Like an all-seeing eye, the space on the rooftop has a 360? panoramic view of the city and the ocean, and of the multiple activities taking place around the project. It allows the visitor to be more than a mere spectator (at the exhibition, the opera, the concert…), but also to be part of the performance, whereby spectator and actor become confused. The I-Opera becomes a medium for life and performance to intertwine, making the visitor’s experience of the space much more real, authentic and interactive.
Building in a sustainable way is vital to the future of construction and to the well-being of society’s future. Sustainable construction is a fundamental part of the client’s and design teams approach to this project and has influenced its design. This has focused on three main areas minimizing material use, embodied Carbon and Carbon emissions.
The key to reducing CO? emissions in any building is to address how energy is used. Reducing energy demand within this building has been the primary driver for its design. This has influenced the building’s form which is known to be the greatest influence over the long term energy performance. Where possible, the building’s energy use has been kept to a minimum as this directly impacts the quantity and capacity of renewable or low emission energy sources required.
The aim is not only to reduce CO? emissions, but also to achieve a higher level of its absorption. For that reason, the site will be planted with bamboos, a material that absorbs 35% more CO? than other plants. (Francisco Gallo Mejia) Bamboo is a local material that is known for its strength and resistance and because it is a grass rather than a wood, it grows far more quickly than a tree. The plant’s extensive root system continually grows underground and it replenishes itself naturally, as grass does. Unlike trees, bamboo will regenerate quickly, making it a renewable resource.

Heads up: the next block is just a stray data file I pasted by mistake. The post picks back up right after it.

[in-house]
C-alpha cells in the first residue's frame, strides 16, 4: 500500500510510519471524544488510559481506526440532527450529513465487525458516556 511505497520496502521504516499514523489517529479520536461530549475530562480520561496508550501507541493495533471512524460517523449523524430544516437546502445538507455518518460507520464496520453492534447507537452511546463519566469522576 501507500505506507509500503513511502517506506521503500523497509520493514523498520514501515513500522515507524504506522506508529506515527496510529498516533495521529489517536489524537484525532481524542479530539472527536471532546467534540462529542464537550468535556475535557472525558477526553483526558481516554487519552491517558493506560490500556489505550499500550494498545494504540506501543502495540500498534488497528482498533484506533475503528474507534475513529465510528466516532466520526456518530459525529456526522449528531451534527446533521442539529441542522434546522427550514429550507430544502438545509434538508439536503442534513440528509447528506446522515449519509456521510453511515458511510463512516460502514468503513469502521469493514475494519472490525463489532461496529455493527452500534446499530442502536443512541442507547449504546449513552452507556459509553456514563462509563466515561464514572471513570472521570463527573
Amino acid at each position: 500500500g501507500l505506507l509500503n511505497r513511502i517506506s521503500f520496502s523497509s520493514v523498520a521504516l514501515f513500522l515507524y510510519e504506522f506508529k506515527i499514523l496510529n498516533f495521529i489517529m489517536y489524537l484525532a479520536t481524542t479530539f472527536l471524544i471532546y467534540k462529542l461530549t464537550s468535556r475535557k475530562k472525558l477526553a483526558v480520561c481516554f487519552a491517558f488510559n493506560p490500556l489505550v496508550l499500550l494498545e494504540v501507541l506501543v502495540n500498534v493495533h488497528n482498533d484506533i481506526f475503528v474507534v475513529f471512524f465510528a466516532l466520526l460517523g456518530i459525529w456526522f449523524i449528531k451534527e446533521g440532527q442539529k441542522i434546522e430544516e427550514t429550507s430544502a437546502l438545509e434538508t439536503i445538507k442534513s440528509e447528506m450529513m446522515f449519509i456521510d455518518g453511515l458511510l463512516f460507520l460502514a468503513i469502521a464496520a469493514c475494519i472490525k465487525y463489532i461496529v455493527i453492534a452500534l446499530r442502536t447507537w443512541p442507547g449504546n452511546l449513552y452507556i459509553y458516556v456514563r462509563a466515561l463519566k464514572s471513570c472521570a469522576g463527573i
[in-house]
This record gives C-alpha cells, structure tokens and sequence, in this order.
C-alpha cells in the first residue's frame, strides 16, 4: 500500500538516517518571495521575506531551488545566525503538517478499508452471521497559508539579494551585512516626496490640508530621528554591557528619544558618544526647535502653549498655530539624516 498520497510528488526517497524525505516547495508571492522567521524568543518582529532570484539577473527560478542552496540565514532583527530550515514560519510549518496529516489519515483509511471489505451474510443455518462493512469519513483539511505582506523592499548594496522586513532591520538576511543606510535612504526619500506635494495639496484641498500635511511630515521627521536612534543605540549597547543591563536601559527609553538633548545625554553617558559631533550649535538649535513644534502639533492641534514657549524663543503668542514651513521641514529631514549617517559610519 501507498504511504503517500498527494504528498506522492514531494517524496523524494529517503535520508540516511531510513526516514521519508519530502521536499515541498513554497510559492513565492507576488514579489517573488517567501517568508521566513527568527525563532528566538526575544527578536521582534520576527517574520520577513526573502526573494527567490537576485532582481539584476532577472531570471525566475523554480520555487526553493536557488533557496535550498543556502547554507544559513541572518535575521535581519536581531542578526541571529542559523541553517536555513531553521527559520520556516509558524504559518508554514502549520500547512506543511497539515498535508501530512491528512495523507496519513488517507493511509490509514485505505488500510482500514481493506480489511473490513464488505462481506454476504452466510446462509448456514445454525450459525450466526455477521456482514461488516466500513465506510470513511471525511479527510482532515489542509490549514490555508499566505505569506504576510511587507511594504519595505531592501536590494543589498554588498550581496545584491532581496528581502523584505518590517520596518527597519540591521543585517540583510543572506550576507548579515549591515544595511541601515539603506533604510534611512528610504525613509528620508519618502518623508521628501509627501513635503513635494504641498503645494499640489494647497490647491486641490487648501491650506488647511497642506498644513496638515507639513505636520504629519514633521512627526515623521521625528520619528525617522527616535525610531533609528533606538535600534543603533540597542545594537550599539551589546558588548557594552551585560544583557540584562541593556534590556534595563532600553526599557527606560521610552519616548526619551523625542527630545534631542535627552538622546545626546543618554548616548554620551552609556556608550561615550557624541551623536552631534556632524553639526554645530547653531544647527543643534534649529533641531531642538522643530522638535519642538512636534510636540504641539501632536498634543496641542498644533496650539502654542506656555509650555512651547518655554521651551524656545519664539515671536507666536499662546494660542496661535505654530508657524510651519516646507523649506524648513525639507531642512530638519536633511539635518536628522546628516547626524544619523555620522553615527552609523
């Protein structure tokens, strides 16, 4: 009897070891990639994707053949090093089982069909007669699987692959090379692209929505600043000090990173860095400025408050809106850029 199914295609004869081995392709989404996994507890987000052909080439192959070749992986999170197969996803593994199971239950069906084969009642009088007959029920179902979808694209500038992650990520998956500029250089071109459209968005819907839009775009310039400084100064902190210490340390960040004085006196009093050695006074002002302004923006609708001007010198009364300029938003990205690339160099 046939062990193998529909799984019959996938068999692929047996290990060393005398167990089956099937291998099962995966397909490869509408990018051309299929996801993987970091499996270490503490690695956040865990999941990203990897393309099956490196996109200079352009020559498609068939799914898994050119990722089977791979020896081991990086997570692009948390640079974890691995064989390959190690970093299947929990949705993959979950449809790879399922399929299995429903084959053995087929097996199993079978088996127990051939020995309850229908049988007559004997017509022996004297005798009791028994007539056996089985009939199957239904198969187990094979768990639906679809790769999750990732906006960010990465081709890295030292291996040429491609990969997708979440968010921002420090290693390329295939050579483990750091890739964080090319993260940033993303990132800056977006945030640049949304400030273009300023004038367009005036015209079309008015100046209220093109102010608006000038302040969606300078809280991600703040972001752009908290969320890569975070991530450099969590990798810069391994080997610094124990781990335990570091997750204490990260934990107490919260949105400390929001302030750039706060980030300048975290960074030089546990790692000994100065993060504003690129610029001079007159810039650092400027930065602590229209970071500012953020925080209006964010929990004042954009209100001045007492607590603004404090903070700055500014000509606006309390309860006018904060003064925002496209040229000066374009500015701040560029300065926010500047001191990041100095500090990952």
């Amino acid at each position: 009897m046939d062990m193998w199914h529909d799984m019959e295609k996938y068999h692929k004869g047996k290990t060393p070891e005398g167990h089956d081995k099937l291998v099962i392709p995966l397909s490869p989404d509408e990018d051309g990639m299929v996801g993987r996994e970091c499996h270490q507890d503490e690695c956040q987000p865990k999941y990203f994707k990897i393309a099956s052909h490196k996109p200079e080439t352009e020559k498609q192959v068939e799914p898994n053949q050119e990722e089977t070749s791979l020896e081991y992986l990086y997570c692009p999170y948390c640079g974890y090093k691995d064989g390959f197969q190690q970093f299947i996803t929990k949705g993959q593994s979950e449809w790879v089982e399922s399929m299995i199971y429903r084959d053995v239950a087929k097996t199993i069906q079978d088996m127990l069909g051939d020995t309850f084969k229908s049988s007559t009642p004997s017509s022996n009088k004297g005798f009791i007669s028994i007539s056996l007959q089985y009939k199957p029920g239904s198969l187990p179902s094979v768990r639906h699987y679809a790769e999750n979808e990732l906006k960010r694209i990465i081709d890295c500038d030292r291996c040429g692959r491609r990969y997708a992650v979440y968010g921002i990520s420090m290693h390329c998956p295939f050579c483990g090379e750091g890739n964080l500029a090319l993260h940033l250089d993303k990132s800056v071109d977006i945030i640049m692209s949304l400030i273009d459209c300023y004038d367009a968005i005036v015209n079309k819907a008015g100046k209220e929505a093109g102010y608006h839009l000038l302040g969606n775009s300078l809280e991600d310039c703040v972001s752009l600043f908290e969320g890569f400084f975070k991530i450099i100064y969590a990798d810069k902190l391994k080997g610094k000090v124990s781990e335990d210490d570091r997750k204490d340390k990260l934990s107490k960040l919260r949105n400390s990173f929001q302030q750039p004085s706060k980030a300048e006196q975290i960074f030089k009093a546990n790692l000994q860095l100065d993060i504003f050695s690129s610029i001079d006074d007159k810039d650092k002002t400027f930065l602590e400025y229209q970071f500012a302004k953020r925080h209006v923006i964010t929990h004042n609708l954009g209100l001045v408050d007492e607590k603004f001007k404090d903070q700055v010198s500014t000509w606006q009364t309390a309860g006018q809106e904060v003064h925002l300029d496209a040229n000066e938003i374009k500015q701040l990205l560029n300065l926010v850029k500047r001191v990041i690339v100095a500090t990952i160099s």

Bamboo is one of the most versatile and sustainable building materials available. It is exceedingly strong for its weight and can be used both structurally and as a finish material. Planting a ¨forest¨ of bamboos around the site puts forth its remarkable qualities and characteristics. The versatile characteristic of bamboo will also be exhibited through the display of music instruments crafted from bamboo.
LED Eco-friendly Media Wall
The building works as a self-sufficient organic system, harvesting solar energy by day and using it to illuminate the screen on façade after dark, mirroring a day’s climatic cycle. A famous example of this technology is the Media Wall in Beijing with its first venue dedicated to digital media art. It offers the first radical example of sustainable technology applied to an entire building’s envelope to date.
Each façade is divided into sections of approximately 1m wide by means of vertical steel pillars. Within these areas, LED panels are managed by a central PC that can change the building’s skin according to needs (entertainment, advertising, culture, information and projection screens for events).
Architects: Nabito Arquitectura
Location: Busan, South Korea
Assigned Typology: Private – Public